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Big business caring for pets

Pets play an important role in many of our lives, but travelling with them, especially to the UK, is not straightforward

Pets play an important role in many of our lives, but travelling with them, especially to the UK, is not straightforward, and having your pet with you isn't always practical. The issue has, however, created business opportunities for those who turned their love of animals into a new way of life: from catteries and kennels to pet couriers. Two businesses tell Lucy Stubbs about the highs and lows of caring for other people's pets

It was a dream for Jon and Sue Moir when they moved to Normandy in 2005 with their two daughters, Lara and Elissa. "I was teaching animal care in Britain, but I had always dreamt of running a kennels one day," says Jon Moir.

"France offered us the land we needed at a price we could afford."

Normandy Kennels opened in June 2006 and caters for cats or dogs, although they have also taken in rabbits, mice, guinea pigs and chickens. "Most of our clients are British, although we do have some French pets," says Jon.

"We stick to the animal's routine and cater for their individual feeding requirements; some of those can be interesting, such as providing Weetabix and milk for breakfast."

As an animal-loving family, the Moirs have found it easy to adapt to running the kennels, but Jon admits that each Christmas morning proves to be a tough time for their children.

"The girls get very frustrated. They have to wait to open their Christmas presents until we have seen to the animals.

"Most pet owners are pretty sensible in their requests, but Christmas is a time when even the cats get presents."

Renée Hemming moved to France 15 years ago. With a background as a veterinary nurse, it made sense to continue working with animals, so she set up Cani-Excel.

The company provides a pet courier service, kennels, cattery and petsitting services.

"Most of our pet transportation involves transporting pets to destinations outside the EU," says Renée.

"But we do transport pets between France and Britain. Sometimes people want their pets to go on ahead, but more often, they leave them with us and we send them on later.

"We also deal with unusual pets such as snakes, hens and iguanas, where you need specialist knowledge to import them."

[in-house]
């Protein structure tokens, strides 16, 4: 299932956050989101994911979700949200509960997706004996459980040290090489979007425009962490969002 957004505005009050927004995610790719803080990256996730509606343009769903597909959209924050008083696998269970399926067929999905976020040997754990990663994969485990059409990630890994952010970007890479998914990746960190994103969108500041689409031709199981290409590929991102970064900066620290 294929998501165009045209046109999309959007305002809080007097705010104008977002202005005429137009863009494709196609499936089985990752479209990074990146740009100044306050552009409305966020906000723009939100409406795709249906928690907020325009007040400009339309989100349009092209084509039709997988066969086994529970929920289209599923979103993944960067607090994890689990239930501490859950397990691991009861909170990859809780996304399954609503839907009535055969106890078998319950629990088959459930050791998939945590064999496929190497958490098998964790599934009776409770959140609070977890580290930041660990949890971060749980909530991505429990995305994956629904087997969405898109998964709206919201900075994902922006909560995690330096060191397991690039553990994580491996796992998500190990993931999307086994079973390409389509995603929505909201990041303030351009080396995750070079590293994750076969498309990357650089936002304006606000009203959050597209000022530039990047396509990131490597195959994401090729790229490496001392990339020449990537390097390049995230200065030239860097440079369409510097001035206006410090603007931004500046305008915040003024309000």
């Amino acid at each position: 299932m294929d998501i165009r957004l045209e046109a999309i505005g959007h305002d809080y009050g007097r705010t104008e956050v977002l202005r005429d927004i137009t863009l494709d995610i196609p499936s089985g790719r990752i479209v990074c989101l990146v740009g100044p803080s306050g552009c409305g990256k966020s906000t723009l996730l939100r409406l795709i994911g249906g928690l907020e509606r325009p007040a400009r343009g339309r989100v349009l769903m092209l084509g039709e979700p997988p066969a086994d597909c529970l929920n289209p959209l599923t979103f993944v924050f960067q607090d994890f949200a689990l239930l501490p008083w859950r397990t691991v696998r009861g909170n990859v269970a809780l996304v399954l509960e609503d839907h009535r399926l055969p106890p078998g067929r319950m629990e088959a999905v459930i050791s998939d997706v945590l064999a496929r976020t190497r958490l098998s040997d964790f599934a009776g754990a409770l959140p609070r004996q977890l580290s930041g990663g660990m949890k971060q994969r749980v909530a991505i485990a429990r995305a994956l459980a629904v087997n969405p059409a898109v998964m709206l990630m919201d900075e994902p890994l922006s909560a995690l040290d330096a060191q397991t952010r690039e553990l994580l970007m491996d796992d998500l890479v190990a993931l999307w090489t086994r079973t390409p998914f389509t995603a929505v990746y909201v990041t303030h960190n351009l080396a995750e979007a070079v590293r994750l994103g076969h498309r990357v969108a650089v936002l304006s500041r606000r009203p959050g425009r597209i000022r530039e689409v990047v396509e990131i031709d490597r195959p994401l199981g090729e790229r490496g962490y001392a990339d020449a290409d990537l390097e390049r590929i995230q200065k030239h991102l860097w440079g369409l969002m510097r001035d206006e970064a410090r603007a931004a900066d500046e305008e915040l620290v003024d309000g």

One reason why pets are sent back to the UK after their owners have returned is because the pet doesn't have a valid pet passport (see below for details).

"It breaks my heart," says Renée. "I have a dog in the kennels at the moment who can't travel because his passport isn't up to date.

"If I had one piece of advice for expatriates, it would be to get your pets a passport as soon as you move to France.

"I hear the same story all the time; people say they are never going back – but you never know what might happen and it is better to be prepared in advance."

Renée said that although it is expensive to get a pet passport – €200-€300 per pet – it is cheaper than paying kennel fees (about €400 per month) for six months while a
pet passport is processed.

"My pets have up-to-date passports, even though I don't plan to go to Britain, because I don't want to face the prospect of being without them for six months," she says.

Her comments are echoed by Jon Moir: "Most of the pets we look after are on short breaks.

"But we do see big passport problems when people have to rush back to the UK."

As well as the financial and psychological implications for owners, Jon says that it is also stressful for the pets as they, particularly dogs, show signs of "anxiety and
separation" when parted from their owners for long periods.

"I'd urge people to pre-empt the situation by getting their pets passported," says Jon.

"If you have to leave at the drop of a hat, it may well be for an unfortunate reason; not being able to take your pet with you will just compound your problems."

EU guidelines on moving your pets

THINGS to remember when travelling with your pet within the European Union:

- EU guidelines in 2010 say no more than five dogs, cats or ferrets (per person) can travel from one EU state to another at any one time.

- Rabbits and rodents do not require pet passports or vaccinations to travel, but you need your travel operator's permission.

- Special rules apply for moving young pets (too young to have had the rabies vaccination) from one EU state to another. See

- Dogs, cats and ferrets need pet passports to travel. Pet passports are issued by vets. It is up to owners to make sure the information in the document is correct.

FOLLOW this check-list to make sure you are prepared:

1 - Have your pet fitted with a microchip: this is a requirement for taking dogs to the UK and Ireland and is extended across the EU from July.

2 - Vaccinate all your pets against rabies and keep the vaccinations up to date.

3 - For most EU countries, a valid rabies vaccination will suffice, but for the UK, Ireland, Sweden and Malta, pets must have a blood test to show they are rabies-free,
then wait six months before travelling. After the six months, pets can travel freely between the UK and other EU states provided their rabies booster vaccinations are up to date.

4 - All pets travelling to the UK must be treated for tapeworm and ticks not less than 24 hours and not more than 48 hours before checking-in to travel.

5 - Pets must travel to the UK by approved sea, air or rail route (Get a list at they cannot enter on private planes or boats.

6 - Beware. Pets arriving in another EU state without a valid pet passport risk being turned back. Pets arriving in the UK without a valid passport could be quarantined for six months.

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